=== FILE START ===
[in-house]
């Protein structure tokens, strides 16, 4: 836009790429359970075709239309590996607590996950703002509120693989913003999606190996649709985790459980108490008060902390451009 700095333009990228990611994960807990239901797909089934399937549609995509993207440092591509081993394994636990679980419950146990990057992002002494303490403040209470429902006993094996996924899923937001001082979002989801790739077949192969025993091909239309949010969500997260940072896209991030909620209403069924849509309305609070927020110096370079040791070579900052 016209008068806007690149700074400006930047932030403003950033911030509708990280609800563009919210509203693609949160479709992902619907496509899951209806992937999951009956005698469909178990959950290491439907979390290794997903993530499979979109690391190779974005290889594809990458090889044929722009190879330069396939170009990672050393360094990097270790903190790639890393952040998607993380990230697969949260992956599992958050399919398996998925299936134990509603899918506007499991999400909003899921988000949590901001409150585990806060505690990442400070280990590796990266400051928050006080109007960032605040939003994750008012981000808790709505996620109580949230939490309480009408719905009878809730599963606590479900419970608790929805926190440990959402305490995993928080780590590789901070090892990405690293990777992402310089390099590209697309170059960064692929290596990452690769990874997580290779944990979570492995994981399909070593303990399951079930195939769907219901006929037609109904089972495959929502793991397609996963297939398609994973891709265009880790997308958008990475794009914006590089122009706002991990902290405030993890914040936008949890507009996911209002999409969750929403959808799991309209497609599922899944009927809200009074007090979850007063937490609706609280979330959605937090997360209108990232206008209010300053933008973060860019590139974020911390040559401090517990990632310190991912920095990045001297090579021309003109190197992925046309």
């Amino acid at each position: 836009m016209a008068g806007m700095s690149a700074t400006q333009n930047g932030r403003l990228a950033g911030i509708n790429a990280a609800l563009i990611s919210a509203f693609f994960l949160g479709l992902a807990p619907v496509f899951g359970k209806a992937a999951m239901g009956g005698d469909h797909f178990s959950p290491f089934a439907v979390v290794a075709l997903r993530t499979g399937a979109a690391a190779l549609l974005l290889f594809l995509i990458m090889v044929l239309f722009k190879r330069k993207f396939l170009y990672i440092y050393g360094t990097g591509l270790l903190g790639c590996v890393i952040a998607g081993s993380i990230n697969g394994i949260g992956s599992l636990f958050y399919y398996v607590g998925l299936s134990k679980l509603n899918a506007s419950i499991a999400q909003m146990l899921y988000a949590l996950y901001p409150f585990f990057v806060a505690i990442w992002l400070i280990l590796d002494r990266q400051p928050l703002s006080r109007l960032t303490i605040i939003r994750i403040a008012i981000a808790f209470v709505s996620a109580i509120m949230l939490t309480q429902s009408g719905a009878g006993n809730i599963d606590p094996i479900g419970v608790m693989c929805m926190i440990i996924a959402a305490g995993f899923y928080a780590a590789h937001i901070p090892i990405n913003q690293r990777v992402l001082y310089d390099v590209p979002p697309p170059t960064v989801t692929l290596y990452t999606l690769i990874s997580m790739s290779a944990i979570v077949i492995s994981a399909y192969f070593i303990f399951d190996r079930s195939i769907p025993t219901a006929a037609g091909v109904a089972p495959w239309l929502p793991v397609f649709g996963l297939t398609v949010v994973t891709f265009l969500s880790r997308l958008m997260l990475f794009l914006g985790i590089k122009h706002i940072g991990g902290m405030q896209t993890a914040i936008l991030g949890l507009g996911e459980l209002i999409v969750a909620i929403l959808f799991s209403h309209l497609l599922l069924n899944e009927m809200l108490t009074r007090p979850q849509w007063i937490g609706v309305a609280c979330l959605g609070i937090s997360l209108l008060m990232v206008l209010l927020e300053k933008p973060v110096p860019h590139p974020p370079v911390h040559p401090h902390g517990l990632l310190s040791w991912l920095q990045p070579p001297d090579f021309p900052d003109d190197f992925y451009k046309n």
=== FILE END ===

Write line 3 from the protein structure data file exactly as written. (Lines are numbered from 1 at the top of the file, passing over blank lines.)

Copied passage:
């Amino acid at each position: 836009m016209a008068g806007m700095s690149a700074t400006q333009n930047g932030r403003l990228a950033g911030i509708n790429a990280a609800l563009i990611s919210a509203f693609f994960l949160g479709l992902a807990p619907v496509f899951g359970k209806a992937a999951m239901g009956g005698d469909h797909f178990s959950p290491f089934a439907v979390v290794a075709l997903r993530t499979g399937a979109a690391a190779l549609l974005l290889f594809l995509i990458m090889v044929l239309f722009k190879r330069k993207f396939l170009y990672i440092y050393g360094t990097g591509l270790l903190g790639c590996v890393i952040a998607g081993s993380i990230n697969g394994i949260g992956s599992l636990f958050y399919y398996v607590g998925l299936s134990k679980l509603n899918a506007s419950i499991a999400q909003m146990l899921y988000a949590l996950y901001p409150f585990f990057v806060a505690i990442w992002l400070i280990l590796d002494r990266q400051p928050l703002s006080r109007l960032t303490i605040i939003r994750i403040a008012i981000a808790f209470v709505s996620a109580i509120m949230l939490t309480q429902s009408g719905a009878g006993n809730i599963d606590p094996i479900g419970v608790m693989c929805m926190i440990i996924a959402a305490g995993f899923y928080a780590a590789h937001i901070p090892i990405n913003q690293r990777v992402l001082y310089d390099v590209p979002p697309p170059t960064v989801t692929l290596y990452t999606l690769i990874s997580m790739s290779a944990i979570v077949i492995s994981a399909y192969f070593i303990f399951d190996r079930s195939i769907p025993t219901a006929a037609g091909v109904a089972p495959w239309l929502p793991v397609f649709g996963l297939t398609v949010v994973t891709f265009l969500s880790r997308l958008m997260l990475f794009l914006g985790i590089k122009h706002i940072g991990g902290m405030q896209t993890a914040i936008l991030g949890l507009g996911e459980l209002i999409v969750a909620i929403l959808f799991s209403h309209l497609l599922l069924n899944e009927m809200l108490t009074r007090p979850q849509w007063i937490g609706v309305a609280c979330l959605g609070i937090s997360l209108l008060m990232v206008l209010l927020e300053k933008p973060v110096p860019h590139p974020p370079v911390h040559p401090h902390g517990l990632l310190s040791w991912l920095q990045p070579p001297d090579f021309p900052d003109d190197f992925y451009k046309n």